April 9, 2015
One of the most beloved and renowned authors of all time celebrated a milestone recently. April 2nd marked the 210th birthday of Hans Christian Andersen, arguably one of the most well known children’s writers of all time. There is no denying that H.C. Andersen, as he is affectionately known throughout Scandinavia, is one of the most popular Danes. So just why are his stories still so treasured and adored 140 years after his death? What is the draw to this man who lived in a time and place with, it would seem, hardly a connection to today’s audience?
In taking a peek into his life and the times he lived in, you could say that Hans Christian Andersen was a non-conformist. He was influenced by those who came before him, yet forged his own path through the world. He is best known for his progressive style of writing, which ultimately transformed mainstream ideas about fairy tales. However, he also wrote many novels and plays, drew and sketched often, made beautiful paper cuts, and also traveled, making 29 trips between 1830-1873 and writing 5 travel books. He had a very sad and lonely childhood and never married, yet his creativity and individuality attracted the company of the most famous and influential people of that time, and made him eternally adored.
In today’s sense, Hans Christian Andersen led more of an unconventional lifestyle for the 19th century. Born very poor, he did not allow his social class to dictate his destiny or limit his potential. He worked very hard to receive an education and make his way in the world, breaking free of social barriers and not allowing his creativity to be stifled based on mainstream beliefs. By the very definition, Hans Christian Andersen may today be considered a hipster.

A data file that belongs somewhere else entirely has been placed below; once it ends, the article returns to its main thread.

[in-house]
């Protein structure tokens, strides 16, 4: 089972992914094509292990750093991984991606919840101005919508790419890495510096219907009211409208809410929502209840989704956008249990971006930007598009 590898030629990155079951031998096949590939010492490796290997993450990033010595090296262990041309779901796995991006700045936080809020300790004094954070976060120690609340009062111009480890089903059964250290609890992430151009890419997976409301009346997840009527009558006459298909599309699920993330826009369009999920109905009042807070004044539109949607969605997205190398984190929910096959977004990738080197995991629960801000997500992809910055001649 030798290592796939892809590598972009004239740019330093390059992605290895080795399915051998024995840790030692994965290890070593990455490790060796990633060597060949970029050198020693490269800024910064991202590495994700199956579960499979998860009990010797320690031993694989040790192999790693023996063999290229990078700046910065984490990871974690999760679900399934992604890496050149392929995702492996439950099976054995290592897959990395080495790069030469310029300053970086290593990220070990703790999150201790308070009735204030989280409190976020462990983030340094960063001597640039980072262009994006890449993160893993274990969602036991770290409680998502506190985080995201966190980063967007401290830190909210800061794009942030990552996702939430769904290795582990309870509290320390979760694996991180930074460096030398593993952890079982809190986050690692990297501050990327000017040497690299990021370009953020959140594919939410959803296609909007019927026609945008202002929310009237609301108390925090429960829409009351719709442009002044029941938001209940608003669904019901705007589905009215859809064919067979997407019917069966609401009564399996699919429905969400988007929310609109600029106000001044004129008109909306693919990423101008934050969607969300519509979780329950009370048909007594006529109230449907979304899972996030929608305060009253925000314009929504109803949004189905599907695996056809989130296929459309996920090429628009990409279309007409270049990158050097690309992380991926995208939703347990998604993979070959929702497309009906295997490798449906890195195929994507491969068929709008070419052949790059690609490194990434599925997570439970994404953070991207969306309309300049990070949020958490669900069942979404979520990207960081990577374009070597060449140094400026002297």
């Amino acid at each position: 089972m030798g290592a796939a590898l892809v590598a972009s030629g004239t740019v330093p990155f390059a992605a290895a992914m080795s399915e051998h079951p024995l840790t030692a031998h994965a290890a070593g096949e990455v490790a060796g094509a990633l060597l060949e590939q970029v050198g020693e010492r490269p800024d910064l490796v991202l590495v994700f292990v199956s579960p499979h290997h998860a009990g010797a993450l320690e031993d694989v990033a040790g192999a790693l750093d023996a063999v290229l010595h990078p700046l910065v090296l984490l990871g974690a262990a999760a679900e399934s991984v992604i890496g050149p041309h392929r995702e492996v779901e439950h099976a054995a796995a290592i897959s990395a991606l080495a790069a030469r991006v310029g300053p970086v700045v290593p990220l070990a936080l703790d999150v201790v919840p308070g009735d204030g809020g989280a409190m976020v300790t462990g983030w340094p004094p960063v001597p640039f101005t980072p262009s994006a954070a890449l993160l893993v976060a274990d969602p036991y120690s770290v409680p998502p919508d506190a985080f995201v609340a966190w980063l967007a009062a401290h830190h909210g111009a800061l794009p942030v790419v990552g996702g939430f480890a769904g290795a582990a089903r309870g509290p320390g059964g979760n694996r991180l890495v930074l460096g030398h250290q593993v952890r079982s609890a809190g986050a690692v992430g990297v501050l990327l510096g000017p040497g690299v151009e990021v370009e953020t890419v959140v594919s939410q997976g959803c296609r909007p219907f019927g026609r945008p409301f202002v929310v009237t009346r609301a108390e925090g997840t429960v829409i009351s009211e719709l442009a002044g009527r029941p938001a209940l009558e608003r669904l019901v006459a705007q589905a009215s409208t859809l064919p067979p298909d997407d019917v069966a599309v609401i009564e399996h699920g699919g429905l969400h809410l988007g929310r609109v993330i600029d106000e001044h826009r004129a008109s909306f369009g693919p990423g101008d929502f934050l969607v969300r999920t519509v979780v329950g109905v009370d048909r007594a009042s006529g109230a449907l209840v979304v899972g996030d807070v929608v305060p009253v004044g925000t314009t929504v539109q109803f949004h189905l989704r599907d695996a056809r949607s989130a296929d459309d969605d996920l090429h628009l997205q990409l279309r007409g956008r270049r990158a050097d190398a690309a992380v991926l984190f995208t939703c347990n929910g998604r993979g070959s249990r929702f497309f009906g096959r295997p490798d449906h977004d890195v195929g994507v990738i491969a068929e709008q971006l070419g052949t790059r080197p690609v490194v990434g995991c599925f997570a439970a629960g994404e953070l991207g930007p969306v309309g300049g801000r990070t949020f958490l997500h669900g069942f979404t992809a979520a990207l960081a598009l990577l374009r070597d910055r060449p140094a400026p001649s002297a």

Although in today’s world the very term hipster sometimes carries negative connotations, the origin of the word dates back to the 1940’s and describes an individual who lives and acts free of regard for conventional rules and practices, is a pioneer of the latest cultural trends and ideals, values independent thinking and creativity, and has an appreciation of the arts. Like the hepcats, beatniks, hippies and hipsters who came after him, in the true sense of the word H.C. Andersen embodies the characteristics of this group. Although just based on these ideals, simply labeling him as such goes against their dogma.
Hans Christian Andersen’s stories are still treasured today because he wrote for everyone, and his stories still inspire many aspects of our culture. His tales encourage adults to discover their inner child and inspire children to dream and imagine. They are timeless, inventive and everlasting, just like H.C. Andersen himself!